Coronavirus cases are climbing across the United States as an increasing number of Americans leave home due to easing restrictions.
Across the country, protests against police brutality and racial injustice have continued to rage for the 15th day since unarmed African-American George Floyd was allegedly killed by Minneapolis police.
A funeral attended by thousands of mourners was held in Houston, Texas on Tuesday in honour of the 46-year-old father.
Black Lives Matter demonstrations sparked by his death have brought out tens of thousands of people together in public – in the US and around the world, including Australia.
Though many American protesters have been trying to limit the virus’s spread by wearing a face mask, the contagion is showing no sign of slowing down.
Nearly half of US states have experienced higher rates of new cases in recent weeks.
Southern states appear to be the worst affected.
In Florida, the number of new cases reported each day has jumped an average of about 46 per cent during the past week – about the same time the state began its second phase of winding back restrictions.
More than 1000 new infections have been reported each day, on average, since the middle of last week, according to data from Johns Hopkins University.
Other southern states reporting sharp increases in infections include Alabama, South Carolina and Virginia, with all reporting new cases rose 35 per cent or more in the week ending May 31 compared with the prior week, according to a Reuters analysis.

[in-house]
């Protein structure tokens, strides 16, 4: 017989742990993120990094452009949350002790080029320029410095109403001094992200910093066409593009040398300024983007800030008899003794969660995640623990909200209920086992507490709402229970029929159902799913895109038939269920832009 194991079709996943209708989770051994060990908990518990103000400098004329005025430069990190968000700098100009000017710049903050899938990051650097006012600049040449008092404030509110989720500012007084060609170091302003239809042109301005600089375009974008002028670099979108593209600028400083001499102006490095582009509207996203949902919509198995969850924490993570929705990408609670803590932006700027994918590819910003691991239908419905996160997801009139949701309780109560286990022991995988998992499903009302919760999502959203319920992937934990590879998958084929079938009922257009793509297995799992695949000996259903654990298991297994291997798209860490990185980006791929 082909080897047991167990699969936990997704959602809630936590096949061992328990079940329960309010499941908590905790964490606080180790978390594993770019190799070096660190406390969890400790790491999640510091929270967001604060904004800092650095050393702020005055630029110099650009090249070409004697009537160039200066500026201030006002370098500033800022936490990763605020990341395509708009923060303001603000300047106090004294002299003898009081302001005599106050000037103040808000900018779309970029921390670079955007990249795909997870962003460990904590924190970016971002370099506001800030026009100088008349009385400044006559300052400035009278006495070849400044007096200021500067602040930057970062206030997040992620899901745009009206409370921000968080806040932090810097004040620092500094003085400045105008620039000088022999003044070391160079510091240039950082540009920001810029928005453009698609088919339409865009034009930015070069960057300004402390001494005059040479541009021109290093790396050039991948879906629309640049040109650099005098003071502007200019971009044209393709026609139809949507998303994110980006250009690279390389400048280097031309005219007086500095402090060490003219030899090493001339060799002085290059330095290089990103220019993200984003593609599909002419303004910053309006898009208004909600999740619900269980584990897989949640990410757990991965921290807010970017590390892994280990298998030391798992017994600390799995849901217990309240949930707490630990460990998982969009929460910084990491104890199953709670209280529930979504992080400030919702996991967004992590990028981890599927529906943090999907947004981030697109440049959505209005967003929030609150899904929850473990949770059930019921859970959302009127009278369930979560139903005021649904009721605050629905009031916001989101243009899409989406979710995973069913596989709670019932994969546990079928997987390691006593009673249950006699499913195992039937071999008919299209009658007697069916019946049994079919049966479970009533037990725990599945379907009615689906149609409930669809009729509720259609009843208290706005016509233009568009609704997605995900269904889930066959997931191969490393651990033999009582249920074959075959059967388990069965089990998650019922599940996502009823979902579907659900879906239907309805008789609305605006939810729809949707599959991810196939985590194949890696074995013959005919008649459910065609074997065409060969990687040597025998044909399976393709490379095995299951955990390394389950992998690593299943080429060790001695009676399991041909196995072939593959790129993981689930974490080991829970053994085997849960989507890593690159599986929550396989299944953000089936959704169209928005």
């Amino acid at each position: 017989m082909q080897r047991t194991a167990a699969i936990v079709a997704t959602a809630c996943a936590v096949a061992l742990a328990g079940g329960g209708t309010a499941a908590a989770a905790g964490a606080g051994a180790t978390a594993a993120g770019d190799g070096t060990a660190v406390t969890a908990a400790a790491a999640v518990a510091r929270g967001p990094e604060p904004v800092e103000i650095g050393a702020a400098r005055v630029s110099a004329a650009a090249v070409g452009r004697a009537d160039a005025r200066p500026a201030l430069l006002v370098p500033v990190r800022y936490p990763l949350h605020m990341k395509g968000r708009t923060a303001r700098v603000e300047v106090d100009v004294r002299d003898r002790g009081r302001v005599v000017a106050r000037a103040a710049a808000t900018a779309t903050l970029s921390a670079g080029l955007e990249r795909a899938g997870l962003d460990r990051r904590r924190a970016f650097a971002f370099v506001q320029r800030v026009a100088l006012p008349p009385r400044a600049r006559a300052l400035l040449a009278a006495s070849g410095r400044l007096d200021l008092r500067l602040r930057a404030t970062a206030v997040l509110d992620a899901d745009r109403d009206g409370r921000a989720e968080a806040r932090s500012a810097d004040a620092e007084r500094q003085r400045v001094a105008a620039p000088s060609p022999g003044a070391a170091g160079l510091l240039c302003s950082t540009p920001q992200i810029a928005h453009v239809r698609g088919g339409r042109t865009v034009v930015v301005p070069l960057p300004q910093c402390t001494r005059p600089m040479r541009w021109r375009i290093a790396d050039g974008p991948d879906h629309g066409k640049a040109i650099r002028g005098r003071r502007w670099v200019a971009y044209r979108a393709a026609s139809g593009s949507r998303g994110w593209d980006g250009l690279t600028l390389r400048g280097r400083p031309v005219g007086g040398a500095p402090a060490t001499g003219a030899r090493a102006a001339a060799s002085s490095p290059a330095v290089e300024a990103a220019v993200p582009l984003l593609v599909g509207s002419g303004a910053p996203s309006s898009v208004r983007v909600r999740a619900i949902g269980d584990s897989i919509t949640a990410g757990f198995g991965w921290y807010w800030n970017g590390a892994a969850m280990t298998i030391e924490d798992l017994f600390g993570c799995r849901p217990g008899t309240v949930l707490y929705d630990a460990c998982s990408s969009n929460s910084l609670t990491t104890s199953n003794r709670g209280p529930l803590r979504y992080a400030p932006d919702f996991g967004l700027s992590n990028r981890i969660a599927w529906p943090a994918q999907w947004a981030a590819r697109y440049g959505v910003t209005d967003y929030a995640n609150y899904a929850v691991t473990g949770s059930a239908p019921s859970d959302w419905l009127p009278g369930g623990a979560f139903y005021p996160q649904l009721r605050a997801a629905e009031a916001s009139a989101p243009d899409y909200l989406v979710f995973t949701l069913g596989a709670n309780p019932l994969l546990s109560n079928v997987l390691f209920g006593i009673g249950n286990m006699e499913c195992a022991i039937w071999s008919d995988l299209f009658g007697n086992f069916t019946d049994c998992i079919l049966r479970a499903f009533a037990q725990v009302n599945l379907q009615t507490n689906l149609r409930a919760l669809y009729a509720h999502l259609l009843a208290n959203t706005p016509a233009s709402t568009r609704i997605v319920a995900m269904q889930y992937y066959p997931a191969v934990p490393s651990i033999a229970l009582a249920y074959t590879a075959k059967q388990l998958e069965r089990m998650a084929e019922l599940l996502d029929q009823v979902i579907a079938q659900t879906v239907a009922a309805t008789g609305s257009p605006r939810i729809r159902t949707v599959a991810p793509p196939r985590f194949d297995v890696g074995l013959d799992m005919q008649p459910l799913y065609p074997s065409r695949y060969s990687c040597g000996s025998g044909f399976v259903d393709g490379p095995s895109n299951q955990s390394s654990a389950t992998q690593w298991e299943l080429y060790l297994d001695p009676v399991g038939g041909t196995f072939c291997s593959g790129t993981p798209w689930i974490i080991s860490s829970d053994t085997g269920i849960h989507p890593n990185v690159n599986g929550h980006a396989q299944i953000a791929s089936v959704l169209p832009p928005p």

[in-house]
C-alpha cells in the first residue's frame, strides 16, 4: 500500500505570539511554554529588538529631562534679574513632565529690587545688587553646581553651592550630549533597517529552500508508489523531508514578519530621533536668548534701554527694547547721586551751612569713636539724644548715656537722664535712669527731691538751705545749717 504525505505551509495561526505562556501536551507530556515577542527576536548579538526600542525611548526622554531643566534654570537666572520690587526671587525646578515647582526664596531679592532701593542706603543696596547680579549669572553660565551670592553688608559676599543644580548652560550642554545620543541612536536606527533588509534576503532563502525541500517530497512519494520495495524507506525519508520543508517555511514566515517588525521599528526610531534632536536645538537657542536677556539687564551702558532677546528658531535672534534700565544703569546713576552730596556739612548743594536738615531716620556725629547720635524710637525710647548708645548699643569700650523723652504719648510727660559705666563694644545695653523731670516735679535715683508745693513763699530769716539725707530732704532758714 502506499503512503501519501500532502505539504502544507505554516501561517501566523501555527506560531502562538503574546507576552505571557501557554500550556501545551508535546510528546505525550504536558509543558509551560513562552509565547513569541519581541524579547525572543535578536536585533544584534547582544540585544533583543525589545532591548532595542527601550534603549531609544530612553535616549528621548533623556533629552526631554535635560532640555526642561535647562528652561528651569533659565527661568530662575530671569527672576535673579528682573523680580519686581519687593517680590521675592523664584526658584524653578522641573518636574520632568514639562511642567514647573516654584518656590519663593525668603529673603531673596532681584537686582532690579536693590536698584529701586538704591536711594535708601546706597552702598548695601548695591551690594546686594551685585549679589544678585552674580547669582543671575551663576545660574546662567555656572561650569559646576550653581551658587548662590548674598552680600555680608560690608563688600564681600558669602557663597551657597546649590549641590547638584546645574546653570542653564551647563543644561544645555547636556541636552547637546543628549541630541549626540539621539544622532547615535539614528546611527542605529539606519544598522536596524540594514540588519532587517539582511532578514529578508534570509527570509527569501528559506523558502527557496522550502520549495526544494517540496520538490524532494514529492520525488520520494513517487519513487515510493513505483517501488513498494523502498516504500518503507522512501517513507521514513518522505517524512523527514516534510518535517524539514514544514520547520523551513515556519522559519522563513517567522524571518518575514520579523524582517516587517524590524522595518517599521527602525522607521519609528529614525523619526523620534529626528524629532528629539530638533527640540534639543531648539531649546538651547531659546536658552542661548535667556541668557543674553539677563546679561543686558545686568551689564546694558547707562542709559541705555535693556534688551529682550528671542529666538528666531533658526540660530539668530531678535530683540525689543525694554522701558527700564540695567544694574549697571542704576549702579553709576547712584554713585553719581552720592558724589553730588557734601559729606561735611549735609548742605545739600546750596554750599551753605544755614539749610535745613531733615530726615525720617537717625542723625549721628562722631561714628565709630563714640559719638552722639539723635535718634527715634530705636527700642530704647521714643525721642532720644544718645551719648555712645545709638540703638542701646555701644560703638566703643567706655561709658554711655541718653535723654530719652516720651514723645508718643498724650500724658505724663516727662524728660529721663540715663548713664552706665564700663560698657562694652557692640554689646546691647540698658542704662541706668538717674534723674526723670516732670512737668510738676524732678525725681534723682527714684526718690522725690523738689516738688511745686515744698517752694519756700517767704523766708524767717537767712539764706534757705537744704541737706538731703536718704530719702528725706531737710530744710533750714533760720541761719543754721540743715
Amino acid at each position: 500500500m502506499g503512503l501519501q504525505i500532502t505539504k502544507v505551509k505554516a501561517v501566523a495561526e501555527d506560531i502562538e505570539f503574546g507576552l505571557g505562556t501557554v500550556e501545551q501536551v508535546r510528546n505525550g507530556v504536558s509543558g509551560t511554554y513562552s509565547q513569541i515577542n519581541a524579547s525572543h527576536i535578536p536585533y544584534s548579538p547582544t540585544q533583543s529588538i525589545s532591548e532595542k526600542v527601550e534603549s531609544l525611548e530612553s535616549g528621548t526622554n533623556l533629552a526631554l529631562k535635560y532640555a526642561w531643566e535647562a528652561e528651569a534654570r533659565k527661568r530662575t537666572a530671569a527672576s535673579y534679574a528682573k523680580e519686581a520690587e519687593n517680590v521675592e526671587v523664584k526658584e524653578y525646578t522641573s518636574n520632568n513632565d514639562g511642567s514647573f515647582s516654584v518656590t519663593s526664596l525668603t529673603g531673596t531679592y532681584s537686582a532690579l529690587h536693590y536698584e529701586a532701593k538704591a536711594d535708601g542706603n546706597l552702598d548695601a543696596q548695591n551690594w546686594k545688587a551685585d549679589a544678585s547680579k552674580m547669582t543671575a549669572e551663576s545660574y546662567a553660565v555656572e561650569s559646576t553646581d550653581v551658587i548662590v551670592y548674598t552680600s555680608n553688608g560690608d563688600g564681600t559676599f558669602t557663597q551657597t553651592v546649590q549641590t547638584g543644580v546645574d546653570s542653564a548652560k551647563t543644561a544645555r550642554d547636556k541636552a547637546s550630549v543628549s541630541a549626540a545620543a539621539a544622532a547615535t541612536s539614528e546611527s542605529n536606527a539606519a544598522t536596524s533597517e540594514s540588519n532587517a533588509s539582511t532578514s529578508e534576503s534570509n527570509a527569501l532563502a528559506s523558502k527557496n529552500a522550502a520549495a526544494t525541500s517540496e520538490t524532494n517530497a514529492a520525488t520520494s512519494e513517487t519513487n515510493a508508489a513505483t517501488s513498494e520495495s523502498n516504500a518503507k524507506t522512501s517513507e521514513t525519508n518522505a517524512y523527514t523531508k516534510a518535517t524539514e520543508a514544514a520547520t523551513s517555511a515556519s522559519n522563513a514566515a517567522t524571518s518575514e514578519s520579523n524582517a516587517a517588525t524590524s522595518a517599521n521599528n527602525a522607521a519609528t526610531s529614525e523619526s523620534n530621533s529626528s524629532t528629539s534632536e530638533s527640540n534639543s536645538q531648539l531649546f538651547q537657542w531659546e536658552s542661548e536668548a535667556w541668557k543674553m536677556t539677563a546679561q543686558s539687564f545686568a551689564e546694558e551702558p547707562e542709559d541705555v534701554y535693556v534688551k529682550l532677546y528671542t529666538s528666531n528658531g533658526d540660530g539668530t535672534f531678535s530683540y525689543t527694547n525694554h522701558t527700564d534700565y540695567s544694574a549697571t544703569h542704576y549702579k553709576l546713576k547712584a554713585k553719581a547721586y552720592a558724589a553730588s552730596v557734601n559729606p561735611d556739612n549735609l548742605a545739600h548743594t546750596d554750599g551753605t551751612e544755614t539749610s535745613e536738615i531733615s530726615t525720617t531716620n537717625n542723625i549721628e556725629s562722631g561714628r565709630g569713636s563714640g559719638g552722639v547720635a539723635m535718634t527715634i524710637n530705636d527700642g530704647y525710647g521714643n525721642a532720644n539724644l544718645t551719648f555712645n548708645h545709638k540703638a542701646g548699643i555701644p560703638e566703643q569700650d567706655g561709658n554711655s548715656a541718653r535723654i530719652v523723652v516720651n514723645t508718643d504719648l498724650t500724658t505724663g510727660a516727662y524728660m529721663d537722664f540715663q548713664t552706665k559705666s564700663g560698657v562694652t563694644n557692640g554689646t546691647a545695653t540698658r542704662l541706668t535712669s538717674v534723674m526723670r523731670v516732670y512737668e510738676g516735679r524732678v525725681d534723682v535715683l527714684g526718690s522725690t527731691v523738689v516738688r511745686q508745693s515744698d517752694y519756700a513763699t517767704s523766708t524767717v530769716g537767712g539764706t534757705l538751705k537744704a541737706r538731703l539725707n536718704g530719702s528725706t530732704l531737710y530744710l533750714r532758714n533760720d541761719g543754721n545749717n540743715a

Nationwide, there has been a jump in coronavirus cases in 22 states, while numbers in about 20 states have decreased in recent days.
Case numbers in eight states have remained firm.
Overall, the coronavirus has killed more than 110,000 people in the US, according to a Reuters tally.
About 1000 people have died on average each day so far in June, down from a peak of 2000 a day in April, according to the tally of state and county data on COVID-19 deaths.
Total US coronavirus cases are approaching two million, the highest in the world, followed by Brazil with about 672,000 cases and Russia with about 467,000.
Though the skyrocketing global infections might seem a world away in Australia, which has fewer than 7300 cases nationwide, the World Health Organisation has made it clear the pandemic is far from over.
On Sunday, the WHO received the most reports of COVID-19 cases in a single day since the crisis began, WHO Director-General Tedros Adhanom Ghebreyesus said.
“Yesterday, more than 136,000 cases were reported – the most in a single day so far,” Mr Tedros said on Monday.
“Almost 75 per cent of yesterday’s cases come from 10 countries, mostly in the Americas and south Asia.”